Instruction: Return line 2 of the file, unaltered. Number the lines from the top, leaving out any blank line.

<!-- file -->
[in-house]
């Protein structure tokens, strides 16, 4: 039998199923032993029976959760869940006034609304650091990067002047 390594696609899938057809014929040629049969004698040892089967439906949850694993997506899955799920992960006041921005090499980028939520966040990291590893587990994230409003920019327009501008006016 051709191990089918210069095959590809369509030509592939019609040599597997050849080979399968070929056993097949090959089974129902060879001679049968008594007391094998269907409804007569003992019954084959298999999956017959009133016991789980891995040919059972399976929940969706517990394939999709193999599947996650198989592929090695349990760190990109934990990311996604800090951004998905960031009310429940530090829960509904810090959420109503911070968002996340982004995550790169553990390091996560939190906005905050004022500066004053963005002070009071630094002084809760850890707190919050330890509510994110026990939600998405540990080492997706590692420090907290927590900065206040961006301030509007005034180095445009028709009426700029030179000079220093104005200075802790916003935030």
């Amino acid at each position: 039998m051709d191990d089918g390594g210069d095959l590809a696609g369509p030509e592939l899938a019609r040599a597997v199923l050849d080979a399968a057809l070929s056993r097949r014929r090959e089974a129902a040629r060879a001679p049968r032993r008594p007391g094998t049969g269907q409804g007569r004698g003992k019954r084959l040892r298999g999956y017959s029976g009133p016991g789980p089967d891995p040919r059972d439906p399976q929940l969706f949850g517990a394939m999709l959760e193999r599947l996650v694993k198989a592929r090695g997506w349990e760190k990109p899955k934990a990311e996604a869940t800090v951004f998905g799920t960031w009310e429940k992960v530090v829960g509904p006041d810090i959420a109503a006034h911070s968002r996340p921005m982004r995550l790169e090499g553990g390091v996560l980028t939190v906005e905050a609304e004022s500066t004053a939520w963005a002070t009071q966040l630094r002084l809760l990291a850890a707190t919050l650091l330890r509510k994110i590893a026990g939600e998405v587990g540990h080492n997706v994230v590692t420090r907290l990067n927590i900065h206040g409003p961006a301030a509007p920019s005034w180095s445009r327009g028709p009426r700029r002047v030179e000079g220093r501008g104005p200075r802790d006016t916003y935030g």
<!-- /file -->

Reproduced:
């Protein structure tokens, strides 16, 4: 039998199923032993029976959760869940006034609304650091990067002047 390594696609899938057809014929040629049969004698040892089967439906949850694993997506899955799920992960006041921005090499980028939520966040990291590893587990994230409003920019327009501008006016 051709191990089918210069095959590809369509030509592939019609040599597997050849080979399968070929056993097949090959089974129902060879001679049968008594007391094998269907409804007569003992019954084959298999999956017959009133016991789980891995040919059972399976929940969706517990394939999709193999599947996650198989592929090695349990760190990109934990990311996604800090951004998905960031009310429940530090829960509904810090959420109503911070968002996340982004995550790169553990390091996560939190906005905050004022500066004053963005002070009071630094002084809760850890707190919050330890509510994110026990939600998405540990080492997706590692420090907290927590900065206040961006301030509007005034180095445009028709009426700029030179000079220093104005200075802790916003935030």